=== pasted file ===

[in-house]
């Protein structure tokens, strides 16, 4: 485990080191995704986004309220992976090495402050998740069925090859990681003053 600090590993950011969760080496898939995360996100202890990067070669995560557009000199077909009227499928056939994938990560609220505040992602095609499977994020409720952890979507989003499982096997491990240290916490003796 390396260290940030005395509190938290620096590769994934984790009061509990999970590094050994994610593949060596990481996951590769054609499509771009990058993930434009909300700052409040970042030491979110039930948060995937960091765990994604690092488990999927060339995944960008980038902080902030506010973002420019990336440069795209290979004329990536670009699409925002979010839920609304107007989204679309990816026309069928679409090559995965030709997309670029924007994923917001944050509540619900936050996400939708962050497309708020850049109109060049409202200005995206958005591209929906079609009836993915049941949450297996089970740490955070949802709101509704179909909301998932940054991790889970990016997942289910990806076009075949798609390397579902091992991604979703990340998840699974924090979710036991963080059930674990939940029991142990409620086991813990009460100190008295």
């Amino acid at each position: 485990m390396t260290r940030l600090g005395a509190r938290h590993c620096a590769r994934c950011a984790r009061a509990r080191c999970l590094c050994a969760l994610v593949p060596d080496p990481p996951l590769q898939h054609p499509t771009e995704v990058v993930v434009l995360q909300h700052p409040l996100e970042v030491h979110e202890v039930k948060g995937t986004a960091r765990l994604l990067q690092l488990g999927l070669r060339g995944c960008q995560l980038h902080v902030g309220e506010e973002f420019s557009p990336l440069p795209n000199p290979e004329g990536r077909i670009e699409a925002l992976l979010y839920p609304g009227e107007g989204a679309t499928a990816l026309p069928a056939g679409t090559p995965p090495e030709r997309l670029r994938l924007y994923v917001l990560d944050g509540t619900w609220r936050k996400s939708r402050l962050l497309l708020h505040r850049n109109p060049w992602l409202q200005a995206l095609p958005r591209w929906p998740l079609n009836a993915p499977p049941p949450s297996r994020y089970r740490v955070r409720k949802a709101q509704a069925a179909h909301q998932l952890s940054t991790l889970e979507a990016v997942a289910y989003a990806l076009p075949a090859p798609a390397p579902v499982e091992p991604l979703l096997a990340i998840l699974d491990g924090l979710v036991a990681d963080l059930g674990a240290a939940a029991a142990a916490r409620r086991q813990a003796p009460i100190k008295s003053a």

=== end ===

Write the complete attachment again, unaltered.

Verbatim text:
[in-house]
């Protein structure tokens, strides 16, 4: 485990080191995704986004309220992976090495402050998740069925090859990681003053 600090590993950011969760080496898939995360996100202890990067070669995560557009000199077909009227499928056939994938990560609220505040992602095609499977994020409720952890979507989003499982096997491990240290916490003796 390396260290940030005395509190938290620096590769994934984790009061509990999970590094050994994610593949060596990481996951590769054609499509771009990058993930434009909300700052409040970042030491979110039930948060995937960091765990994604690092488990999927060339995944960008980038902080902030506010973002420019990336440069795209290979004329990536670009699409925002979010839920609304107007989204679309990816026309069928679409090559995965030709997309670029924007994923917001944050509540619900936050996400939708962050497309708020850049109109060049409202200005995206958005591209929906079609009836993915049941949450297996089970740490955070949802709101509704179909909301998932940054991790889970990016997942289910990806076009075949798609390397579902091992991604979703990340998840699974924090979710036991963080059930674990939940029991142990409620086991813990009460100190008295």
């Amino acid at each position: 485990m390396t260290r940030l600090g005395a509190r938290h590993c620096a590769r994934c950011a984790r009061a509990r080191c999970l590094c050994a969760l994610v593949p060596d080496p990481p996951l590769q898939h054609p499509t771009e995704v990058v993930v434009l995360q909300h700052p409040l996100e970042v030491h979110e202890v039930k948060g995937t986004a960091r765990l994604l990067q690092l488990g999927l070669r060339g995944c960008q995560l980038h902080v902030g309220e506010e973002f420019s557009p990336l440069p795209n000199p290979e004329g990536r077909i670009e699409a925002l992976l979010y839920p609304g009227e107007g989204a679309t499928a990816l026309p069928a056939g679409t090559p995965p090495e030709r997309l670029r994938l924007y994923v917001l990560d944050g509540t619900w609220r936050k996400s939708r402050l962050l497309l708020h505040r850049n109109p060049w992602l409202q200005a995206l095609p958005r591209w929906p998740l079609n009836a993915p499977p049941p949450s297996r994020y089970r740490v955070r409720k949802a709101q509704a069925a179909h909301q998932l952890s940054t991790l889970e979507a990016v997942a289910y989003a990806l076009p075949a090859p798609a390397p579902v499982e091992p991604l979703l096997a990340i998840l699974d491990g924090l979710v036991a990681d963080l059930g674990a240290a939940a029991a142990a916490r409620r086991q813990a003796p009460i100190k008295s003053a």